I emailed my running companion Hilmar about the swim.

…It is seriously different to the pool and I now have big concerns that I could do 1k… …I may have to be sensible and make a call about doing the novice or postponing all together. The cycle and run I am ready for so they are not a problem, but the open water is very challenging.

Himlar did not respond by email, but instead called, to encourage me. ‘I am sure you can do it, it can’t be that different, let’s go again Thursday and see how we do.’ So we did, Hilmar left work early and met met me at the lake. I entered with some trepidation remembering Steve’s advice, but this time the short loop felt better. The pace was more appropriate, my breathing was smooth, even the crocodile eyes were working. I tried a bigger loop, the same experience. Hilmar had ignored the small loops and gone of swimming the big loop, even though by his own confession he had done way less training than I had. So I started out on the big loop. Reaching the first buoy, I turned and headed for the second and completed three loops. I had completed the distance I would need to complete, where were the doubts, what was so different today compared to Tuesday? I left the lake with a fresh mindset and mindset that said we can do this.

I joked with Hilmar on the way home that this experience had sermon written all over it. Here I am on a journey preparing for the prize of completing my first triathlon, and the lessons I was learning could be mapped directly to my life journey and goals. Just a few that come to mind from my experience this week:

  • People can look the part but still have doubts and fears.
  • The mind is a powerful tool which can propel you or paralyse you on the journey. Be careful what you feed it, and what you allow others to feed it.
  • Journeying in community is key to reaching the end.
  • Setbacks are part of the journey, not a reason to stop.
  • Planning and preparation may not be all you need, but they are important.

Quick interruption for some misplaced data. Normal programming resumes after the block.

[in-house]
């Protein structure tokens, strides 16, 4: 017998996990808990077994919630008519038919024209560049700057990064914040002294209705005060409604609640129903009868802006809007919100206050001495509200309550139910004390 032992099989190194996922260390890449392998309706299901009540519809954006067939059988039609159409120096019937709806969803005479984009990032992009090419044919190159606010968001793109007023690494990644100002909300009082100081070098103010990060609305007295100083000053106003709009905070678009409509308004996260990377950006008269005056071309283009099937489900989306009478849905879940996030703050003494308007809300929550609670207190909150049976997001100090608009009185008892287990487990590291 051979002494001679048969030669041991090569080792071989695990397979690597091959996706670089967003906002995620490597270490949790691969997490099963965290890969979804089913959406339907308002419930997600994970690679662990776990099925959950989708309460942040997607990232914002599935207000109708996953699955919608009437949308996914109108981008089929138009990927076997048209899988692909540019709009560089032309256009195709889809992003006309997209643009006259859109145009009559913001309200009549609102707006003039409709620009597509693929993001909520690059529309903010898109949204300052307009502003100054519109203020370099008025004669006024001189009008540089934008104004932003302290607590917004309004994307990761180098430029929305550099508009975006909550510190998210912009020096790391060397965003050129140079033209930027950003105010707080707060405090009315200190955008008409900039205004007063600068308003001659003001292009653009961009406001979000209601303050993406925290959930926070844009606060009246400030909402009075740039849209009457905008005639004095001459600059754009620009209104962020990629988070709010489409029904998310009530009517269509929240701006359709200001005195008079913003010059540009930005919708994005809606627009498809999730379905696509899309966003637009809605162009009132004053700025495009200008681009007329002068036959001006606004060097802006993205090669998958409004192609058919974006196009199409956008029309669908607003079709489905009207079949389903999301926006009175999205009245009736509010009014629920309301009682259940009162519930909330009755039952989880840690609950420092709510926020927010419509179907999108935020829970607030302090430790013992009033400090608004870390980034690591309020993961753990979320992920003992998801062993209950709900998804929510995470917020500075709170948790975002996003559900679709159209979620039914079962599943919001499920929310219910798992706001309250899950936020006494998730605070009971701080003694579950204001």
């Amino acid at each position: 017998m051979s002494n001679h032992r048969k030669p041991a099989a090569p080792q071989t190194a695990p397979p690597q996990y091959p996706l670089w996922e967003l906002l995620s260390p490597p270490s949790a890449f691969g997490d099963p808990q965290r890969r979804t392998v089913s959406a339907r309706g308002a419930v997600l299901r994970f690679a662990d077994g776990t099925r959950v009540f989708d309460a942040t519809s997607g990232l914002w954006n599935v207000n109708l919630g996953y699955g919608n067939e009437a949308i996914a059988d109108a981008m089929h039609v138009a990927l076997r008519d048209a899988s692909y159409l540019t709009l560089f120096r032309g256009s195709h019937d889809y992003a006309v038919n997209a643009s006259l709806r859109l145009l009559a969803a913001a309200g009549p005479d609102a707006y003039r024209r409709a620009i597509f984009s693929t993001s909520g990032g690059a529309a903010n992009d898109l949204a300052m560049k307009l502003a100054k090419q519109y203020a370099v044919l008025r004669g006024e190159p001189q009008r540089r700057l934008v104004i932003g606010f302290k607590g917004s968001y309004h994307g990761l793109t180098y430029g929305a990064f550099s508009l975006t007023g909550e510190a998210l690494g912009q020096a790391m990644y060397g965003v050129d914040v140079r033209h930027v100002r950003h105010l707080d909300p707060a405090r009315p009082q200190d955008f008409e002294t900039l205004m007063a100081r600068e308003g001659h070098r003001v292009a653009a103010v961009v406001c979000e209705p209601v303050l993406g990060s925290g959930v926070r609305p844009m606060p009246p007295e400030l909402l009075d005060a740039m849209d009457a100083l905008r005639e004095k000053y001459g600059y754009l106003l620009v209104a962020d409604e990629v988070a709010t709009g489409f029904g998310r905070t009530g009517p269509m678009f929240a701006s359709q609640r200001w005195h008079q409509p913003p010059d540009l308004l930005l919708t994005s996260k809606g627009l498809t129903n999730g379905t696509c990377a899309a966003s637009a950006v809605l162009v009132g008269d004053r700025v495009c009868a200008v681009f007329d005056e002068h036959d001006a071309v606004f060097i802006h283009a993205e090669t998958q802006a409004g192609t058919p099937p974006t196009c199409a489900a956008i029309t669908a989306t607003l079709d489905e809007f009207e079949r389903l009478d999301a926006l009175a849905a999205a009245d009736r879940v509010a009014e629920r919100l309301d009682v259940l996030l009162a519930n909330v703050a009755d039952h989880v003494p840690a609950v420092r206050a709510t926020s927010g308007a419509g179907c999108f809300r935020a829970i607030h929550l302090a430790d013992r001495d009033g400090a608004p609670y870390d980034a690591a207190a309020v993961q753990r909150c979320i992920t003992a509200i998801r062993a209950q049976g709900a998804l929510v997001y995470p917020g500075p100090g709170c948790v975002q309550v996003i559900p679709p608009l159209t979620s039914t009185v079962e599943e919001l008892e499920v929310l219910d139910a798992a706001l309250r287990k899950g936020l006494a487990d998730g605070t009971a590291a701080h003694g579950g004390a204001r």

• Listen to those who have journeyed down the same road before you.

I am sure there are more learning points, and they could all have their own blogs written about them. But for now I shall take another lesson and reflect upon that in my greater journey. That would be the fact that I have not yet actually done the tri, and yet have already learnt so much that I can use in my day-to-day journey. So we don’t’ need to have reached the goal, before reflecting and using what we have learn’t. Journey well, and reflect as you go.

Blatant piece of promotion: You can still sponsor me for the tri at: https://uk.virginmoneygiving.com/maxcross


Photograph of lake copyright Ben Mizen – BMiz https://flic.kr/p/fTYzCs

CVM Triathlon

1.1k Swim, 33k Bike ride, 10k run. Why wouldn’t a bloke in his late forties decide this is the best way to spend a Sunday morning? Well that is what I am doing on the 21st August 2016. I am raising cash for CVM www.cvm.org.uk who are an organisation that exist to show men the real challenge of living this life in a way that their God would have them live it. Bringing the values of that decision into their life and the world around them. It really is a great organisation and one that I want to support to the best of my ability. Thanks for your interest, now click this link to sponsor me ;-)